Participating in this conversation was very insightful and rewarding. It was interesting to hear from the whole system of a coastal area - the people living there, the researchers studying there, and the managers making decisions there. New members from this resilience network have now joined our SWISLR RCN to help bring this full systems thinking to the entire North American Coastal Plain. Chris Yeomans from the Core Sound Waterfowl Museum, Jennifer Allen from Coastal Review, Kelly Garvy from lighthouse environment partners, and Isabella Thayer from NC State University. As sea level rises and saltwater intrusion grows worse, we need more collaboration and data sharing so we can move towards a resilient future smartly.
Friday SWISLR webinars are happening again this school year! SWISLR Seminars will be once a month, each one focused on a project that came out of the SWISLR All-Hands meeting. Many people during the All-Hands meeting said that the SWISLR RCN can help their projects by providing connections to people or to data outside of their social network. Therefore, each project will have a chance throughout the school year to host a SWISLR Webinar and a discussion that will help further their project.
The Projects and their project leads:
For this first webinar each project got a chance to highlight what they proposed at the All-hands meeting and what has been accomplished since then. You can check out these pitches by watching the recording of this webinar on youtube. After each project lead, or project representative, introduced their project, we had breakout groups to further discuss what has been going on within the working groups. In these breakout groups people shared ideas and data sources. The S.T.E.W.P. project now has an additional soil sampling site, Stories of Change has some more people to talk to about the changes they are observing, and the SWISLR RCN has some new members joining the list serv! I am looking forward to hearing more about these projects in the coming months, and can’t wait to see what connections grow from them.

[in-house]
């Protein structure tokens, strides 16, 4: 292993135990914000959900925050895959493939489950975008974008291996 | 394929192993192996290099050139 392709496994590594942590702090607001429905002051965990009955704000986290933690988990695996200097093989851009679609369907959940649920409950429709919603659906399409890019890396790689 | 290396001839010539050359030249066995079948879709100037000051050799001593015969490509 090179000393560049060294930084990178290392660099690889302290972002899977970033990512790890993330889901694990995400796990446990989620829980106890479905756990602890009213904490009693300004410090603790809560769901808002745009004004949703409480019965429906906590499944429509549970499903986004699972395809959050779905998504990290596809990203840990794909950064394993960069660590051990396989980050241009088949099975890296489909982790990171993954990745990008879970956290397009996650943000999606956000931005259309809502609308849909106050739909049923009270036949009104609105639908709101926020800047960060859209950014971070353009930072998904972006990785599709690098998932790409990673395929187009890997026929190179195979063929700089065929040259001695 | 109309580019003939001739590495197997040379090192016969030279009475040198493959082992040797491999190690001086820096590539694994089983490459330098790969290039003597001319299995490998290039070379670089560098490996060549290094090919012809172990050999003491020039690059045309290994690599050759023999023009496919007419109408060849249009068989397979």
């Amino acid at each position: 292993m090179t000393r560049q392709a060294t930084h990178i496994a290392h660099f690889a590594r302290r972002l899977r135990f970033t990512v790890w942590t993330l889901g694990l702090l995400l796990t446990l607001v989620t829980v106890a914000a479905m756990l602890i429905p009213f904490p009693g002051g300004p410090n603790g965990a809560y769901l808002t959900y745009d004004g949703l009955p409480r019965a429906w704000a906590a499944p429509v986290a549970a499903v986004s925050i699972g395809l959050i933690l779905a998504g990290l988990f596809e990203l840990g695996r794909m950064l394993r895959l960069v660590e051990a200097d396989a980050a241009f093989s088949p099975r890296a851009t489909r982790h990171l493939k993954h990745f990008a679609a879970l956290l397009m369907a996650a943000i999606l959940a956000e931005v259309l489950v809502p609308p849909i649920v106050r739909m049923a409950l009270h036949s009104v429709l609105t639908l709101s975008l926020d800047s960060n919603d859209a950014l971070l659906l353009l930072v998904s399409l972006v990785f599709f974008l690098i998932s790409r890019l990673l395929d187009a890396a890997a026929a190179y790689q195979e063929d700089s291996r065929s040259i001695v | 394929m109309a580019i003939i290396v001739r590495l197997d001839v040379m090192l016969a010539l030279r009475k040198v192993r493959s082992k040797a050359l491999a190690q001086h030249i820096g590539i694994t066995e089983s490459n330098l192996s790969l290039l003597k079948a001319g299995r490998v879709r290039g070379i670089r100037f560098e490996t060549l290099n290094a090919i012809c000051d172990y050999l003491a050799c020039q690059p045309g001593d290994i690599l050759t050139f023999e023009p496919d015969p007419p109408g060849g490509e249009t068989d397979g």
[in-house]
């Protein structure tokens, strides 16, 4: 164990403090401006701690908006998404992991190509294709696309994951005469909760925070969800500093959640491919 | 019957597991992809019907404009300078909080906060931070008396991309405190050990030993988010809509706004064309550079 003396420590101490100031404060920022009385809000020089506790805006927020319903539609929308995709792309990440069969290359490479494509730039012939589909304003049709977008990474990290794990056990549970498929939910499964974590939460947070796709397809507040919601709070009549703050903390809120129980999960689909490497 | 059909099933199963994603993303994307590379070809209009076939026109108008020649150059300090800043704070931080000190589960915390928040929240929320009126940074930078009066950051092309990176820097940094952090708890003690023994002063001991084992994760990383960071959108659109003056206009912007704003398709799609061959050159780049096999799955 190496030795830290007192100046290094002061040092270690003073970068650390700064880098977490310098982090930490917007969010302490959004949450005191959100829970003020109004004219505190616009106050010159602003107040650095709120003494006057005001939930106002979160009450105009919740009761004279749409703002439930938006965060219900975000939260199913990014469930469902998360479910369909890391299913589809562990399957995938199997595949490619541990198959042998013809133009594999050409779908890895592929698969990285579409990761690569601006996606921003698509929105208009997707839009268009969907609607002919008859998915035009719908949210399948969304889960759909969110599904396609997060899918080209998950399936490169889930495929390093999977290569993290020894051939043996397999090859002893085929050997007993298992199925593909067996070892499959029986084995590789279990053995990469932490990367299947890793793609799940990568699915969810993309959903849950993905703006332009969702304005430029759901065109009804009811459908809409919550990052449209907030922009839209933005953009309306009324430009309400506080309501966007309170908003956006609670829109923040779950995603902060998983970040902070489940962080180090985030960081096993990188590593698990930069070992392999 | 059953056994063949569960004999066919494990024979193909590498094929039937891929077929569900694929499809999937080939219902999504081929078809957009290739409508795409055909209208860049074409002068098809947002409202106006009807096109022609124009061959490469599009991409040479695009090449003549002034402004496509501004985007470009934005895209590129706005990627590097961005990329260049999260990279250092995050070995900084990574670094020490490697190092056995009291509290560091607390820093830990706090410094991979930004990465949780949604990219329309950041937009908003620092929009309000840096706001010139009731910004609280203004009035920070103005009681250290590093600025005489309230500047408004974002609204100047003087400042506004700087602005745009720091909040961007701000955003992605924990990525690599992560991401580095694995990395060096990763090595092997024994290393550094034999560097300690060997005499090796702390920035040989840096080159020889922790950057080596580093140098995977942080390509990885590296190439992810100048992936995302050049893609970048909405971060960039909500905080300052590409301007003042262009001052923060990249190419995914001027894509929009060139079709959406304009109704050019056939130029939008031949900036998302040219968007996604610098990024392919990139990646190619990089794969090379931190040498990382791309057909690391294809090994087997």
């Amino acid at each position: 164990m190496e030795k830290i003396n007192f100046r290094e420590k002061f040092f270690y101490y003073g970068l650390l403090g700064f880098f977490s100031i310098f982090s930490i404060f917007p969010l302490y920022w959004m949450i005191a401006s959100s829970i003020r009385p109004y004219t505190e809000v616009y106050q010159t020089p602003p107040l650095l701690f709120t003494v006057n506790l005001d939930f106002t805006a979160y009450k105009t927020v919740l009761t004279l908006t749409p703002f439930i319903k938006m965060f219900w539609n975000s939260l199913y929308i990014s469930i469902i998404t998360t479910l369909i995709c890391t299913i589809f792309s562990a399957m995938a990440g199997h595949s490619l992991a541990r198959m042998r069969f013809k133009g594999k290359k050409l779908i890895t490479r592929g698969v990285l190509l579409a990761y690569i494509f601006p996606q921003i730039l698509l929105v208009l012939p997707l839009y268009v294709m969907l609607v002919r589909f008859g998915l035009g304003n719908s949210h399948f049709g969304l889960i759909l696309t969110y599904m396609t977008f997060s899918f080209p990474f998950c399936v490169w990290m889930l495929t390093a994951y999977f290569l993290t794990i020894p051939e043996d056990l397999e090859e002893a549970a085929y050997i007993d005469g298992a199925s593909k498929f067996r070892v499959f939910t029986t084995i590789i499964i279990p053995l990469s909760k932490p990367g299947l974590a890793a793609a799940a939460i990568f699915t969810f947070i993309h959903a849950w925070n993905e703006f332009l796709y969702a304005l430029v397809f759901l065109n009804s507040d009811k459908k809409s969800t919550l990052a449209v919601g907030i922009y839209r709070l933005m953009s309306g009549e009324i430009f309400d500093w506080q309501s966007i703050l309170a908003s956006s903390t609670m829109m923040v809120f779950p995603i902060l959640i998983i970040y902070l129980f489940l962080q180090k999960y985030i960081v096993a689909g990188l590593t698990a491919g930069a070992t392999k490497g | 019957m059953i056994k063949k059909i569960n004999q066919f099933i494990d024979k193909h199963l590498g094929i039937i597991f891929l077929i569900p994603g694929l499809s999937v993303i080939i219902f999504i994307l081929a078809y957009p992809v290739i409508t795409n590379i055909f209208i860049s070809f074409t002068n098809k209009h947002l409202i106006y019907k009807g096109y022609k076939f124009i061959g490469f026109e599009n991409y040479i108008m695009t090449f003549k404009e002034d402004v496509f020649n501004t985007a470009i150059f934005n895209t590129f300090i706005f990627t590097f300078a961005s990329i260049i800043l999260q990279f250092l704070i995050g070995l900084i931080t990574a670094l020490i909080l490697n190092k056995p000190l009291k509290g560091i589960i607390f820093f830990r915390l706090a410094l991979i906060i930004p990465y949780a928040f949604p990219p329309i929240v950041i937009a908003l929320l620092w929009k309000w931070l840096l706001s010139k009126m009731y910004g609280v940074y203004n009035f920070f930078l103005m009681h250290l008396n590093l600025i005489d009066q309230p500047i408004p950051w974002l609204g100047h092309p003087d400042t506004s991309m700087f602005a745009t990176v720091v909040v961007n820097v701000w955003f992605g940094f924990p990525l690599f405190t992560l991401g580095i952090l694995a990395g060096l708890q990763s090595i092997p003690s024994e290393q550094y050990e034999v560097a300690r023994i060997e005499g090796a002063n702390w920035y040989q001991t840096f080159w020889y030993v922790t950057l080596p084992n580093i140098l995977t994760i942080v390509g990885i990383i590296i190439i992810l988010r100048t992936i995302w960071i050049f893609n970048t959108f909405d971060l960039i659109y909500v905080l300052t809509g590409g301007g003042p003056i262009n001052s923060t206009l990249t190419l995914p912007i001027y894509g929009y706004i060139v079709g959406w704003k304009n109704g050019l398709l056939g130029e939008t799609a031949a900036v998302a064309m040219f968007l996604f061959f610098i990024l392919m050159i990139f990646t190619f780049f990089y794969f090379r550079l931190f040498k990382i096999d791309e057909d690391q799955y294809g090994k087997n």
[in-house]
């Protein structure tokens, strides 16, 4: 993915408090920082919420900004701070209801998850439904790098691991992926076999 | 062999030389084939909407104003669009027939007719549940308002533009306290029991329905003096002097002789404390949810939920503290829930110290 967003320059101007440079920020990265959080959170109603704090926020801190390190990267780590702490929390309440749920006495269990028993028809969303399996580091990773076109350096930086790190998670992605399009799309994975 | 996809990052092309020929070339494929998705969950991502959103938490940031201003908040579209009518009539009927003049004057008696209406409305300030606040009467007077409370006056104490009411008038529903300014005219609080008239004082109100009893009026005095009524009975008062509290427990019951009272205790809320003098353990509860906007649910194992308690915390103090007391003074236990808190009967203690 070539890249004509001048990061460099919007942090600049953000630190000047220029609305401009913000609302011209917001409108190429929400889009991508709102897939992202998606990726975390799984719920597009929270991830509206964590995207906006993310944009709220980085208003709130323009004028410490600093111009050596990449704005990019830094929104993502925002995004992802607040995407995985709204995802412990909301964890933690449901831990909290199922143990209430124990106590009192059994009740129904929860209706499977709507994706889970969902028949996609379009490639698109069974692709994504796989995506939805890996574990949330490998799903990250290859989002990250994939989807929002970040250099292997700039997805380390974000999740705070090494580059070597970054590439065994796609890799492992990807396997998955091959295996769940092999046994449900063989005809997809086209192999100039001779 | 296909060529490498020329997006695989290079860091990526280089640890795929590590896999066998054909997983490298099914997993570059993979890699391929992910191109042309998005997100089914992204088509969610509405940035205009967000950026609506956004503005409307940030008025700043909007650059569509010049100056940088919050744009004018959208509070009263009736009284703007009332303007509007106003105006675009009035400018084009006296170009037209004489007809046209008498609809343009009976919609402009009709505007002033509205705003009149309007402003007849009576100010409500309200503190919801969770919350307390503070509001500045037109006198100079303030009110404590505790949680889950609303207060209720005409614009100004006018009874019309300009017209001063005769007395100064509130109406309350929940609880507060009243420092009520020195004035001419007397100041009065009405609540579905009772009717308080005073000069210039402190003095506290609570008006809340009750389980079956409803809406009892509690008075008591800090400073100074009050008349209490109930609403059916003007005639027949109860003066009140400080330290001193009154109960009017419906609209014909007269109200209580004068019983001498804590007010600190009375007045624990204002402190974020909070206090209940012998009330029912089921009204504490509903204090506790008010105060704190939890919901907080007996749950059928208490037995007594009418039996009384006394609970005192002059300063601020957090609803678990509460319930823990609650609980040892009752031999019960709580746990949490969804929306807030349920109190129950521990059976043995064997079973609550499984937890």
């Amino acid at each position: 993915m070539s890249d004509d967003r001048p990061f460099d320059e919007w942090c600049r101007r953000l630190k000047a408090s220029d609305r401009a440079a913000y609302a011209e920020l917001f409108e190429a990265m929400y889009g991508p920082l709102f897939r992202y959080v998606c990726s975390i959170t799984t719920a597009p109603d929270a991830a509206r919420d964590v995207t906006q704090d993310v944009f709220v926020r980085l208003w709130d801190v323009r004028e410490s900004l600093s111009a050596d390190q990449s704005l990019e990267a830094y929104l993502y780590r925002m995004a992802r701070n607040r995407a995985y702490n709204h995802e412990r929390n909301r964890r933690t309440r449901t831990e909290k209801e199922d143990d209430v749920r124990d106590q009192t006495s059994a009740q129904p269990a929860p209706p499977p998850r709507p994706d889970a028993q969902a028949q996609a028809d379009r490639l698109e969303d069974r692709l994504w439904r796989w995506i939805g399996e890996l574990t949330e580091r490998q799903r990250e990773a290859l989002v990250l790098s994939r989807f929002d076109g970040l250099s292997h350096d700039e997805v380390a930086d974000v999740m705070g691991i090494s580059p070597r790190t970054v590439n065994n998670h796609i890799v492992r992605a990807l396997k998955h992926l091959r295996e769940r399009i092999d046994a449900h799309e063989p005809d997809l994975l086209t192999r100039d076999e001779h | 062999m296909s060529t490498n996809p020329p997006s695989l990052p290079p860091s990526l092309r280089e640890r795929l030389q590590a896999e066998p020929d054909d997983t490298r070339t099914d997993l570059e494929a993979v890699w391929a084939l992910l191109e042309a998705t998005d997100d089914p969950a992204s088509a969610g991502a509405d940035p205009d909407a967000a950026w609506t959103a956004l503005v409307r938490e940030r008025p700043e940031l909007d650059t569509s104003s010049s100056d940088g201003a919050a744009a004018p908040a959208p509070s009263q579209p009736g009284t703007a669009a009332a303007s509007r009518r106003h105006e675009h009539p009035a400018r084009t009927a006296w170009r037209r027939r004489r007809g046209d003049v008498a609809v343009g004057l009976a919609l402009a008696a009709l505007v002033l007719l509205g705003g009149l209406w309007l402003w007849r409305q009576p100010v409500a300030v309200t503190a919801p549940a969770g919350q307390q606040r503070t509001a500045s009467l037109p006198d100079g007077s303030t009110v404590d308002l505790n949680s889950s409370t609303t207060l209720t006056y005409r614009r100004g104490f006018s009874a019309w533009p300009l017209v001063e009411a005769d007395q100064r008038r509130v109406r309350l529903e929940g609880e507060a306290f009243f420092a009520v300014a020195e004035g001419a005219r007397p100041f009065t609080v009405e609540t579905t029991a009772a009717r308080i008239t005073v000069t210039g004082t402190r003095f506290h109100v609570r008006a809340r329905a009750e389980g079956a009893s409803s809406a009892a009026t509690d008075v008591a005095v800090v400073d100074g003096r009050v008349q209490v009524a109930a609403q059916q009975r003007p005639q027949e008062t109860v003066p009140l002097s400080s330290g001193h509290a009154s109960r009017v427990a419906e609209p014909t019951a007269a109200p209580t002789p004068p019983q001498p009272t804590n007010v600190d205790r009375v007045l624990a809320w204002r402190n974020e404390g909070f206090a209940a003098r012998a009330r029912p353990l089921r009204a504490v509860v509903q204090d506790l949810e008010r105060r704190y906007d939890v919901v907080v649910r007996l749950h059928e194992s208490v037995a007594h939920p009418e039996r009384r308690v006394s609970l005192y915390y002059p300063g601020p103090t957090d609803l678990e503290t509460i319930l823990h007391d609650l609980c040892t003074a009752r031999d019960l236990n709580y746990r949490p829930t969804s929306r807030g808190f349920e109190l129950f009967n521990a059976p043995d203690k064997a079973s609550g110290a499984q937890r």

At the end of last month we had our first SWISLR all-hands meeting! Many exciting projects, working groups, and connections were created at this event. The group of people that were able to join describe our time at Camp Don Lee the best:
"A bunch of SWISLR enthusiasts all met up at a coastal summer camp and ate s’mores and kayaked. We played games and shared our stories. We renewed our excitement for science. We saw dolphins off the pier. We saw the ghost trees of the ghost forests. We talked out complex problems. We made new connections and Karen from Harker’s island made me cry. We came up with some really exciting new projects. We worked really hard. We learned about the struggles of local communities. We met some amazing artists. We sparked new ideas. We heard emotional stories and shared stories of our own. We started projects we will keep on working on together. We thought about salt in a lot of different places and created a SWISLR community! We embraced inter-disciplinary work and we made plans to continue this work into the future. We shared fun personal stories about fieldwork around the campfire. Enjoyed nerding out and wish there was more archery. We learned about the environmental conditions at Camp Don Lee where we were staying. Baby Quinn put her toes in the water and the sand for the first time. And it was awesome!"